In Review: ‘More Than Frybread’

larry p. madden | yl voice | oct. 2017

I like highbrow stories as much as the next guy, but there's always room on my pallet for a good laugh. The marketing of some films makes it puzzling as to which of the aforementioned a guy is going to get. Other times, such as with this film, the title alone can make a guy chuckle. I mean, “More Than Frybread" how could you pass on a title like that?

Through docudrama-style filming, director Holt Hamilton takes us on an adventure to Arizona. There, a well-meaning character named Donathon Littlehair (bald, of course), played by Joe Washington, seeks to unite the tribes of Arizona. His vehicle of choice is the W.W.F.A. (World Wide Frybread Association). Each tribe, with great honor, sends their best frybread contestant and a secret recipe. The winner will receive bragging rights, $10,000 and the chance to represent the state at the national championship in New York City.

Too many cooks in the kitchen and clashes of personalities create some good Indian-based humor. The competitors all have pressure from their respective nations. Then family pride and personal gain all get mixed together as well as the baking powder in the flour. The film is perfectly cast. Much of the talent stood out, but I was especially impressed by one of the competitors who is played by Tatanka Means, son of the late actor and activist Russell Means. A talent for commanding a stage clearly runs in that family.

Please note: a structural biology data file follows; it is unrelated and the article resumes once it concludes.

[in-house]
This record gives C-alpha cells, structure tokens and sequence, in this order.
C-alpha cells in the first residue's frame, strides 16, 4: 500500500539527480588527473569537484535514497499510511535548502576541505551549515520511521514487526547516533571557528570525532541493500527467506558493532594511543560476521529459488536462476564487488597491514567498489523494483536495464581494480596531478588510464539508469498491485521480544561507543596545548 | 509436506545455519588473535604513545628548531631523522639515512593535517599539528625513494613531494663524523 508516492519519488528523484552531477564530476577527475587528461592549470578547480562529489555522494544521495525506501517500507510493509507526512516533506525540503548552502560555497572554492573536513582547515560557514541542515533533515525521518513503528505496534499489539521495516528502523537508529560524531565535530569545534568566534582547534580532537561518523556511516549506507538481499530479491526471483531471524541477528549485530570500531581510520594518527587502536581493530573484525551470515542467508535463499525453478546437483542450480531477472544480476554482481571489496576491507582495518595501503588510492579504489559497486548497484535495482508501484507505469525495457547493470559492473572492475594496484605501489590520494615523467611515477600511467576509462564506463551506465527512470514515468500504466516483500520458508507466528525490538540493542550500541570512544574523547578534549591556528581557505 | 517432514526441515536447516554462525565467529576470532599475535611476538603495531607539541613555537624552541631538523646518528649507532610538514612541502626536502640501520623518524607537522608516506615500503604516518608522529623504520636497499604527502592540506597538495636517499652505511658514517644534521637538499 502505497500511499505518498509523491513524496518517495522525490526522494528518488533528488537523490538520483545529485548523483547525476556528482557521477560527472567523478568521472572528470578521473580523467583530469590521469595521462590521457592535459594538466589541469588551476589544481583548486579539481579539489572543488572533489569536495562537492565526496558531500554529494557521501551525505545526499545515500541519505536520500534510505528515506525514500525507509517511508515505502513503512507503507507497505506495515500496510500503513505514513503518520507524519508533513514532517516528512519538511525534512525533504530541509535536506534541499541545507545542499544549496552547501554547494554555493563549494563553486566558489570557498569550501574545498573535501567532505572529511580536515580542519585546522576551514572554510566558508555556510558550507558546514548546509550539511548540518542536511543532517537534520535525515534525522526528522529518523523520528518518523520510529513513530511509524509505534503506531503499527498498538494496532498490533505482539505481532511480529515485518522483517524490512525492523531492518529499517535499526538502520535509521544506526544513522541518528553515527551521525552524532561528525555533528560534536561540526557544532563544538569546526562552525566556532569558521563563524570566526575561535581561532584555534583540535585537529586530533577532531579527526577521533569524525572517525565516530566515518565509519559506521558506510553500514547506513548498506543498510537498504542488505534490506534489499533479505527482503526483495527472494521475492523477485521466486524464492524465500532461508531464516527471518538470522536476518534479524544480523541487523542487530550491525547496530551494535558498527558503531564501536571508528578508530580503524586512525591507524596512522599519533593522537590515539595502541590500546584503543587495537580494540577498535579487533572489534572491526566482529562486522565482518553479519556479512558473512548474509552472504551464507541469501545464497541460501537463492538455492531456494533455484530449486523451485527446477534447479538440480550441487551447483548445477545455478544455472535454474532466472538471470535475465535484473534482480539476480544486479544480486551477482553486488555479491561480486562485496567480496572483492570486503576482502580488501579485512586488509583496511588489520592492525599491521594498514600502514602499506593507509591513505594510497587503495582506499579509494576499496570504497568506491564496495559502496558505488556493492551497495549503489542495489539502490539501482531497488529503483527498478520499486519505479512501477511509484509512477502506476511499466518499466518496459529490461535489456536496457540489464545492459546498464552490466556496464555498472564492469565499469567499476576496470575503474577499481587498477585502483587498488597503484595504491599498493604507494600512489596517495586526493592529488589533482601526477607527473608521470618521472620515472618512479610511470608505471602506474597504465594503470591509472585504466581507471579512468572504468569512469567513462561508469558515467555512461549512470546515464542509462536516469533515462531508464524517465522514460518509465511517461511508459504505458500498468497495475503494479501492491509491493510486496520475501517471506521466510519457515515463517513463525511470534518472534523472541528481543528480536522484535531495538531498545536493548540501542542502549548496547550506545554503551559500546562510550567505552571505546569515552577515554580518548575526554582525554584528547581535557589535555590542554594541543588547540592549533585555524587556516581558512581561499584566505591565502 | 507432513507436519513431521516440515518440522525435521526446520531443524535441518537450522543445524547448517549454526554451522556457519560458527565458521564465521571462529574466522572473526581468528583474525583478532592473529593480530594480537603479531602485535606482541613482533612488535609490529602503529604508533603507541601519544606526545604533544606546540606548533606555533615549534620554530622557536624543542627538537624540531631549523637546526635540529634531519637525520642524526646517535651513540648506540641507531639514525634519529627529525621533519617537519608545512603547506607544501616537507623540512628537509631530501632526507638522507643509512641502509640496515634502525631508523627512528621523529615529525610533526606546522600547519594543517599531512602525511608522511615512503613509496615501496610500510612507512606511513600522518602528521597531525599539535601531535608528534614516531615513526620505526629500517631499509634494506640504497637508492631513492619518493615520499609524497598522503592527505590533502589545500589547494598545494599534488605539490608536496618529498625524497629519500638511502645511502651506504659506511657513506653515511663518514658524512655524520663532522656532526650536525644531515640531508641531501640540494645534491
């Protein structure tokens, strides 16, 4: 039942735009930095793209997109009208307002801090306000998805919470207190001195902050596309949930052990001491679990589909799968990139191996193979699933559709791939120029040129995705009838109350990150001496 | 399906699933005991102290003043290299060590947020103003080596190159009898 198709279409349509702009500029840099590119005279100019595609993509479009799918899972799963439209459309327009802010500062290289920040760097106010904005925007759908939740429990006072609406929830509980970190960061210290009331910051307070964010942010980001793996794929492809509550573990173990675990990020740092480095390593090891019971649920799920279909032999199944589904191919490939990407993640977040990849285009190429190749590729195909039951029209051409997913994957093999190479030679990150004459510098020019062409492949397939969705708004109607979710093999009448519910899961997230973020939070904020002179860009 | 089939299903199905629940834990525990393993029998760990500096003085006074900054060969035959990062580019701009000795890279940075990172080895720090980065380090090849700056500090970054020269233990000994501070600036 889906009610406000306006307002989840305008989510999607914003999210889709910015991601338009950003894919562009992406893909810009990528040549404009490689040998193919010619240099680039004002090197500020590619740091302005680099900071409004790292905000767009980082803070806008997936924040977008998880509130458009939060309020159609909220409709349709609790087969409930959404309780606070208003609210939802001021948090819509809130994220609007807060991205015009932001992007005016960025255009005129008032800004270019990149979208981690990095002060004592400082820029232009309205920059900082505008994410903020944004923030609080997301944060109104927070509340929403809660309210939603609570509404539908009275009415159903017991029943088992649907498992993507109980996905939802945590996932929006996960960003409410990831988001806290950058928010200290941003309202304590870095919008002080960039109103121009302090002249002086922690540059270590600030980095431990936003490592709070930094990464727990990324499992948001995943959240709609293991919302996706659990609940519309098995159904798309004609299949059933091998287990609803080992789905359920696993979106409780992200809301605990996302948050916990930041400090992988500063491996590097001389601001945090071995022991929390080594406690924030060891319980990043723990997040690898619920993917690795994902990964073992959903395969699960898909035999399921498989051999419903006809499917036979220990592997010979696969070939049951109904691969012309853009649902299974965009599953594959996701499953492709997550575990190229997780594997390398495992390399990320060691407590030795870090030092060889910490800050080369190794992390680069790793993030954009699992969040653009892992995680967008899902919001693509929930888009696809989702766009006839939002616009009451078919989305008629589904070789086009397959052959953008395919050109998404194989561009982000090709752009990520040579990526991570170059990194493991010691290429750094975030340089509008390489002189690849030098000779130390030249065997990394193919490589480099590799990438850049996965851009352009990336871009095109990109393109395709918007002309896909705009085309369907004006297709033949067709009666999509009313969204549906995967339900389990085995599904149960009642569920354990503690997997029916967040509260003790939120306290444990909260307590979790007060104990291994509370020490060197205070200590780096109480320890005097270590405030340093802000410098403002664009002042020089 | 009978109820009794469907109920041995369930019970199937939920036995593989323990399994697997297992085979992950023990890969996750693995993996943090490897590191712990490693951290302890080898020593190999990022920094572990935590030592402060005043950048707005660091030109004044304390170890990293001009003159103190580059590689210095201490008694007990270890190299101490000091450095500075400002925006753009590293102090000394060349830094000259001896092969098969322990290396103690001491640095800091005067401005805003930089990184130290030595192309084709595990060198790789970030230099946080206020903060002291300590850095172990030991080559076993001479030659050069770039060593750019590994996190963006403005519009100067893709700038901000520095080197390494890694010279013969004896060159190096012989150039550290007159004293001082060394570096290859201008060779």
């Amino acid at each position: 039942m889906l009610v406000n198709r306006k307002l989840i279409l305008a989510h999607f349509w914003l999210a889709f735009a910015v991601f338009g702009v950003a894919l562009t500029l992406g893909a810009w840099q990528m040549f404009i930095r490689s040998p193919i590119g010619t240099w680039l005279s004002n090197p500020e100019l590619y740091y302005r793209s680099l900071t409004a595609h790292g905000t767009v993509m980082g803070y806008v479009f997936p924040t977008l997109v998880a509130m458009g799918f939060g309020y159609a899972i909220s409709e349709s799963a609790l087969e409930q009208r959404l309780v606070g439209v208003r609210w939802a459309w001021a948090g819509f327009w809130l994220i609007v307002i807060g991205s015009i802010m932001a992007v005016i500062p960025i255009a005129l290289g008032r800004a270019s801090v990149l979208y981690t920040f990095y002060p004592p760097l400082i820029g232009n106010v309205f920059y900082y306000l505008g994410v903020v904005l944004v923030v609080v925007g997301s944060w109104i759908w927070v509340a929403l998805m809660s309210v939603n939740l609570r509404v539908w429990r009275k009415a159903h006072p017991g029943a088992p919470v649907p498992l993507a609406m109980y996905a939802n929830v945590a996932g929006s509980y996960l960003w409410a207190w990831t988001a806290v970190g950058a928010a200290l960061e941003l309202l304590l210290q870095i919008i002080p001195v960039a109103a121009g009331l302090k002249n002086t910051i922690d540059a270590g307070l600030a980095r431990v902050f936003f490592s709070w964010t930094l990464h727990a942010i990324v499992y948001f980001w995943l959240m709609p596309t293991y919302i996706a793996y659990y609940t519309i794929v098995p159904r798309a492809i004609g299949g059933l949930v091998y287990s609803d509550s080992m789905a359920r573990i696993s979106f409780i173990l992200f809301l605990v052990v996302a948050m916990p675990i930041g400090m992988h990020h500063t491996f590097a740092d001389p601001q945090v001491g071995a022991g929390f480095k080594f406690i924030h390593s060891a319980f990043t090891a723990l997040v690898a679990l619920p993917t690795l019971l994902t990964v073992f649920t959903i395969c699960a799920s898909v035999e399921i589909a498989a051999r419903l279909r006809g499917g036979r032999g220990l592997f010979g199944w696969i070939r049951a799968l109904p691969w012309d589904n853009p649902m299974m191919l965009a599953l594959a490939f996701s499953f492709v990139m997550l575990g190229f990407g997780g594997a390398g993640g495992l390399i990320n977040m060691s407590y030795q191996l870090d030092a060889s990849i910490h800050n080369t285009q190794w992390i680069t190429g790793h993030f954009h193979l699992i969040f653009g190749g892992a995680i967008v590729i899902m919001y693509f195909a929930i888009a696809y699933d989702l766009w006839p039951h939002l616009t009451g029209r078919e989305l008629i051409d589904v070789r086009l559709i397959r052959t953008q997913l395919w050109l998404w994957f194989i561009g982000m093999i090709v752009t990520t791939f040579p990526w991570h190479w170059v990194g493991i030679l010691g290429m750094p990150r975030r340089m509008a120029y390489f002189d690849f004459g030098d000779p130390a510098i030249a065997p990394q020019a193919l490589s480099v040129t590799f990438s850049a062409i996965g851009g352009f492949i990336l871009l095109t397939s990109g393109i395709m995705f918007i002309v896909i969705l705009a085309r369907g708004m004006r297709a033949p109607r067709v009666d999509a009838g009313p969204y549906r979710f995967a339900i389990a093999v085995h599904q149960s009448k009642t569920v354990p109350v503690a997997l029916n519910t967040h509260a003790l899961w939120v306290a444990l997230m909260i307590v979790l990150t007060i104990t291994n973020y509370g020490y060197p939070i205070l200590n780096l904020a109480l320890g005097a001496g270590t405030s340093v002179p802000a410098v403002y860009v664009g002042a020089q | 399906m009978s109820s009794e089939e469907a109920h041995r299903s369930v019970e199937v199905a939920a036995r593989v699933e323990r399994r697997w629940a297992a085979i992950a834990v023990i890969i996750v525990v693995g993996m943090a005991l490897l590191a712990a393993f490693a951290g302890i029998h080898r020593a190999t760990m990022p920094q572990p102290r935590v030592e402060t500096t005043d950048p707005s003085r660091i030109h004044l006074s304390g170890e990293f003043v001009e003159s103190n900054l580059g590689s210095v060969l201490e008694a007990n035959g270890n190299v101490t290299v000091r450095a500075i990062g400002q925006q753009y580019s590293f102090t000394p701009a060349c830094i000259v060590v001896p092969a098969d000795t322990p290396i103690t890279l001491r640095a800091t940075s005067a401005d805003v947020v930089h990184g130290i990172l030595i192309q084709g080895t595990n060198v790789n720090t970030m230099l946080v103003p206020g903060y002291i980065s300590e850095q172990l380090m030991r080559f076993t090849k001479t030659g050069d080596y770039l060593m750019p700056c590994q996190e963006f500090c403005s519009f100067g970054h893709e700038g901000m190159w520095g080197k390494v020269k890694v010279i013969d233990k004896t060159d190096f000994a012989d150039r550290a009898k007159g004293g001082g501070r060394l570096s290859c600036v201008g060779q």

What makes the film work on a small budget, aside from the humor, is the use of the storytelling device of extensive media coverage. The press makes up both the narrator role and allows one to speculate about a world where frybread would command the world's attention. Then again, it certainly commands the room at any Indian gathering.

Betty Muchvo, Hopi Princess and frybread goddess, played by Jennifer Joseph, is a part to be enjoyed. But as in many Indian tales, humor with a serious underlying life lesson is common. So as in this tale, the pretzeled activities bring all to task. Lessons of pride, greed, ego and ambition all have their price. Twists and turns abound on the way to the finish of this lighthearted spoof.

The film toured quite extensively in Canada. When the daily grind, nuclear threat and racial unrest have you stressed, find relief in 90 minutes that's just fun all around. I don't see any Oscar nominations in the future, but I guarantee a few smiles.


Larry P. Madden (Stockbridge-Munsee Band of Wisconsin) was born and raised in the Sturgeon Bay area. A recent graduate of CMN, he enjoys the Powwow trail and strives to maintain balance on the red road.

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